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Jefferson County Health Department
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BioTerrorism Update
Health Bulletins

Current Health Alerts & Information 

The following page contains health bulletins and alerts. Jefferson County Health Department will strive to provide health information, symptoms and current relevant informtion to inform the public.

Homeland Security:
Current National Security Level : Elevated (Yellow)
The world has changed since September 11, 2001. We remain a nation at risk to terrorist attacks and will remain at risk for the foreseeable future. At all Threat Conditions, we must remain vigilant, prepared, and ready to deter terrorist attacks.
The following Threat Conditions eack represent an increasing risk of terrorist attacks. Beneath each Threat Condition are some suggested Protective Measures, recognizing that the heads of Federal departments and agencies are responsible for developing and implementing appropriate agency-specific Protective Measure.
1. Low Condition (Green) - This condition is declared when there is a low risk of terrorist attacks.
2. Guarded Condition (Blue) - This condition is declared whn ther is a general risk or terrorist attacks.
3. Elevated Condition (Yellow) - An Elevated Condition is declared when there is a significant risk of terrorist attacks.
4. High Condition (Orange) - A Hight condition is declared when there is a high risk of terrorist attacks.
5. Severe Condition (Red) - A Servere Condition reflects a severe risk of terrorist attacks.
West Nile Virus (WNV):
While most mosquitoes are merely a nuisance, some can transmit serious diseases such as encephalitis, malaria, and most recently, the West Nile Virus in humans and horses, also heartwork disease in dogs. In an effort to prevent the potential for mosquito-borne diseases JCHD is seeking assistance from the residents of Jefferson County by helping eliminate the places where mosquitos may breed in their yards and by protecting themselves.
To eliminate Where mosquitoes breed:
  • Remove or empty water in old tires, tin cans, buckets, drums, bottles or other places wher mosquitoes might breed. Be sure to check clogged gutters and flat roofs that may have poor drainage. Make sure cisterns, cesspools, septic tanks, fire barrels, rain barrels and trash containers are covered tightly with a lid or 16 mesh screen.
  • Emply plastic wading pools at least once a week and store indoors when not in use. Unused swimming pools should be covered or drained during the mosquito season.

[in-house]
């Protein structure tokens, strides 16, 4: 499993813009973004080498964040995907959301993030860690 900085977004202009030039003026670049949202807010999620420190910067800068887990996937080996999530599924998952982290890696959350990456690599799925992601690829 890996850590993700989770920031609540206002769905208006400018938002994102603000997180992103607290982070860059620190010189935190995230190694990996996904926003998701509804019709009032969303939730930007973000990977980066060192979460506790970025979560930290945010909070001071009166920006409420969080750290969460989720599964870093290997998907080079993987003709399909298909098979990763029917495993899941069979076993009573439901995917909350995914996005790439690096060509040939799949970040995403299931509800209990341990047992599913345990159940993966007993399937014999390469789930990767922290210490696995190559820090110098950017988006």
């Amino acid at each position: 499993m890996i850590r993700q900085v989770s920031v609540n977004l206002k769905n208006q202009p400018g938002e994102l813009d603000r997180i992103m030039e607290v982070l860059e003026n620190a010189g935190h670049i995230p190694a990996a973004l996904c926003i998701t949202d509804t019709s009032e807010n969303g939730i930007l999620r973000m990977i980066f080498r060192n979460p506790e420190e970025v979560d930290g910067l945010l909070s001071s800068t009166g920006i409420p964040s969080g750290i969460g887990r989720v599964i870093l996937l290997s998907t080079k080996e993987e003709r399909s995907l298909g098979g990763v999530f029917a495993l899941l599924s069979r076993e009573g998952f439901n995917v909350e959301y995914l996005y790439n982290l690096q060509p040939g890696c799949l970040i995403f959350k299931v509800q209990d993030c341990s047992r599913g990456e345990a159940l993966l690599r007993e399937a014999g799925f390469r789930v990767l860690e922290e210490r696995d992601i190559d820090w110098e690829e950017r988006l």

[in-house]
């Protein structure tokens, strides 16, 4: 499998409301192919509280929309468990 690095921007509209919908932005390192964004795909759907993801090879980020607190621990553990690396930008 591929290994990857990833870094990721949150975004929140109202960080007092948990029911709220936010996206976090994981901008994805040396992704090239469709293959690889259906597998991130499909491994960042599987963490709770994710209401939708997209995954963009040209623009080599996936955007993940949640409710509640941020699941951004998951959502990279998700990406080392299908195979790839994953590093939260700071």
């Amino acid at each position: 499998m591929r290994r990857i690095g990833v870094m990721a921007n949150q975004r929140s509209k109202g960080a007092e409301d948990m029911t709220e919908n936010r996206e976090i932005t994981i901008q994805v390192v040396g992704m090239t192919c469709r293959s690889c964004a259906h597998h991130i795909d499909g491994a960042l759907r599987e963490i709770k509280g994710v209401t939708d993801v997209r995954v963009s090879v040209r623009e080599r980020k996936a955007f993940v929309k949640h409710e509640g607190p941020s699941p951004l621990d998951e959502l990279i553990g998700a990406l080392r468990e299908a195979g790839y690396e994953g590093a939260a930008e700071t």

• Change the water in bird baths and plant pots or drip trays at least once a week.
  • Store boats covered or upside down, or remove rainwater weekly.
  • Emply your pets water bowl daily.
  • Level the ground around your home so water can run off and not collect in low spots. Fill in holes that allow water accumulation.
  • Fill in tree rot holes and hollow stumps that collect water.
  • Keep weeds and tall grass cut short.
  • Use a flyswatter of houshold spray to kill mosquitoes or other insect that get into buildings.

To Protect themselves from mosquito bites, individuals should:

  • Avoid places and times when mosquitoes bite. Generally the peak biting periods occur just before and after sunset and again just before dawn. Tree-hole and Asian tiger mosquitoes, for example, feed during daylight hours in or near shaded or wooded areas.
  • Be sure door and window screens are tight-fitting and in good repair.
  • Wear protective clothing. Long-sleeved tops and long pants made of tightly woven materials. Be sure your clothing is light colored. Keep trouser legs tucked into boots and socks.
  • Use mosquito netting when sleeping outdoors or in an unscreened structure and to protect small babies at all times.
  • Check to see that your mosquito repelland contains DEET, a chemical commonly found in these products. Generally, repellants with about 30% DEET work best for adults; use lowre concentrations for children (you can find recommendations at ). When outdoors, apply repellant sparingly to exposed skin or clothing, as indicated on the products lable.

(Excerpt for Illinois Department of Public Health's Health Beat publication)

If you have any questions regarding mosquitoes and/or the control of mosquitoes please contact the Jefferson County Health Department at 244-7134.